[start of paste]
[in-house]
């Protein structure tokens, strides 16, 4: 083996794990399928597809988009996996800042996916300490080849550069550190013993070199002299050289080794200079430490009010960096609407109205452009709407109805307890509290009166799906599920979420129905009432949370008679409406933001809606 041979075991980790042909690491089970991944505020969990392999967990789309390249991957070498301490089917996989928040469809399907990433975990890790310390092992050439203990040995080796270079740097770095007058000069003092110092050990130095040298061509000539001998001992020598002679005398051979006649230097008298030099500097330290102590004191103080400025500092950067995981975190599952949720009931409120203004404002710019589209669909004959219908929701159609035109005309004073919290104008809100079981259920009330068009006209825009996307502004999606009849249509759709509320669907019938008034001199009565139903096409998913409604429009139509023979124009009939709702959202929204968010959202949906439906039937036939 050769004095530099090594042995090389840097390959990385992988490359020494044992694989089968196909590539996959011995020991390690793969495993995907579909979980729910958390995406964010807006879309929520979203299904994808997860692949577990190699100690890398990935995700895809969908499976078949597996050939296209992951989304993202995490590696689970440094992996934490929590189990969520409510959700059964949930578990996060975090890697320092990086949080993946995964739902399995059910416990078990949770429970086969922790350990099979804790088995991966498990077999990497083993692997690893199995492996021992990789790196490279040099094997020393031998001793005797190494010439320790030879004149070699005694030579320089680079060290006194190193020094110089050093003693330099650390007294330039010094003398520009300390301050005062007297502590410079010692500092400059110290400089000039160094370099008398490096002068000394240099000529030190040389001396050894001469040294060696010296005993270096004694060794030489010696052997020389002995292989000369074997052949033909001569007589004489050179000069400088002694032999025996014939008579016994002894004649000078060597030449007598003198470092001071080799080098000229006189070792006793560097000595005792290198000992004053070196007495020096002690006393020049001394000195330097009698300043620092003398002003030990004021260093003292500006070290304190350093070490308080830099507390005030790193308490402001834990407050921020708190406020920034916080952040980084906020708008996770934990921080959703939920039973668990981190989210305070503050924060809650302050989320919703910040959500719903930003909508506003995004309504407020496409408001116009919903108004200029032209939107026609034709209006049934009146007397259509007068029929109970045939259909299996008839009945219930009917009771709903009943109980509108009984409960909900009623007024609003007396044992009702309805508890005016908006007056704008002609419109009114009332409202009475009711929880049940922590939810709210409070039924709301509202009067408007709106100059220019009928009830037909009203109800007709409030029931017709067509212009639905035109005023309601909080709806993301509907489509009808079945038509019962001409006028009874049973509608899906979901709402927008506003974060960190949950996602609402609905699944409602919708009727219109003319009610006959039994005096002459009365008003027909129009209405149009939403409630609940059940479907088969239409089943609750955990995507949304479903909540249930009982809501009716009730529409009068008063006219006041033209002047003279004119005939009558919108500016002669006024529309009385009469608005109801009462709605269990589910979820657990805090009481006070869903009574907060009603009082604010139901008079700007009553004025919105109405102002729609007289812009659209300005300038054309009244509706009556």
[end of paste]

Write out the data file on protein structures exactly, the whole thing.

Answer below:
[in-house]
């Protein structure tokens, strides 16, 4: 083996794990399928597809988009996996800042996916300490080849550069550190013993070199002299050289080794200079430490009010960096609407109205452009709407109805307890509290009166799906599920979420129905009432949370008679409406933001809606 041979075991980790042909690491089970991944505020969990392999967990789309390249991957070498301490089917996989928040469809399907990433975990890790310390092992050439203990040995080796270079740097770095007058000069003092110092050990130095040298061509000539001998001992020598002679005398051979006649230097008298030099500097330290102590004191103080400025500092950067995981975190599952949720009931409120203004404002710019589209669909004959219908929701159609035109005309004073919290104008809100079981259920009330068009006209825009996307502004999606009849249509759709509320669907019938008034001199009565139903096409998913409604429009139509023979124009009939709702959202929204968010959202949906439906039937036939 050769004095530099090594042995090389840097390959990385992988490359020494044992694989089968196909590539996959011995020991390690793969495993995907579909979980729910958390995406964010807006879309929520979203299904994808997860692949577990190699100690890398990935995700895809969908499976078949597996050939296209992951989304993202995490590696689970440094992996934490929590189990969520409510959700059964949930578990996060975090890697320092990086949080993946995964739902399995059910416990078990949770429970086969922790350990099979804790088995991966498990077999990497083993692997690893199995492996021992990789790196490279040099094997020393031998001793005797190494010439320790030879004149070699005694030579320089680079060290006194190193020094110089050093003693330099650390007294330039010094003398520009300390301050005062007297502590410079010692500092400059110290400089000039160094370099008398490096002068000394240099000529030190040389001396050894001469040294060696010296005993270096004694060794030489010696052997020389002995292989000369074997052949033909001569007589004489050179000069400088002694032999025996014939008579016994002894004649000078060597030449007598003198470092001071080799080098000229006189070792006793560097000595005792290198000992004053070196007495020096002690006393020049001394000195330097009698300043620092003398002003030990004021260093003292500006070290304190350093070490308080830099507390005030790193308490402001834990407050921020708190406020920034916080952040980084906020708008996770934990921080959703939920039973668990981190989210305070503050924060809650302050989320919703910040959500719903930003909508506003995004309504407020496409408001116009919903108004200029032209939107026609034709209006049934009146007397259509007068029929109970045939259909299996008839009945219930009917009771709903009943109980509108009984409960909900009623007024609003007396044992009702309805508890005016908006007056704008002609419109009114009332409202009475009711929880049940922590939810709210409070039924709301509202009067408007709106100059220019009928009830037909009203109800007709409030029931017709067509212009639905035109005023309601909080709806993301509907489509009808079945038509019962001409006028009874049973509608899906979901709402927008506003974060960190949950996602609402609905699944409602919708009727219109003319009610006959039994005096002459009365008003027909129009209405149009939403409630609940059940479907088969239409089943609750955990995507949304479903909540249930009982809501009716009730529409009068008063006219006041033209002047003279004119005939009558919108500016002669006024529309009385009469608005109801009462709605269990589910979820657990805090009481006070869903009574907060009603009082604010139901008079700007009553004025919105109405102002729609007289812009659209300005300038054309009244509706009556």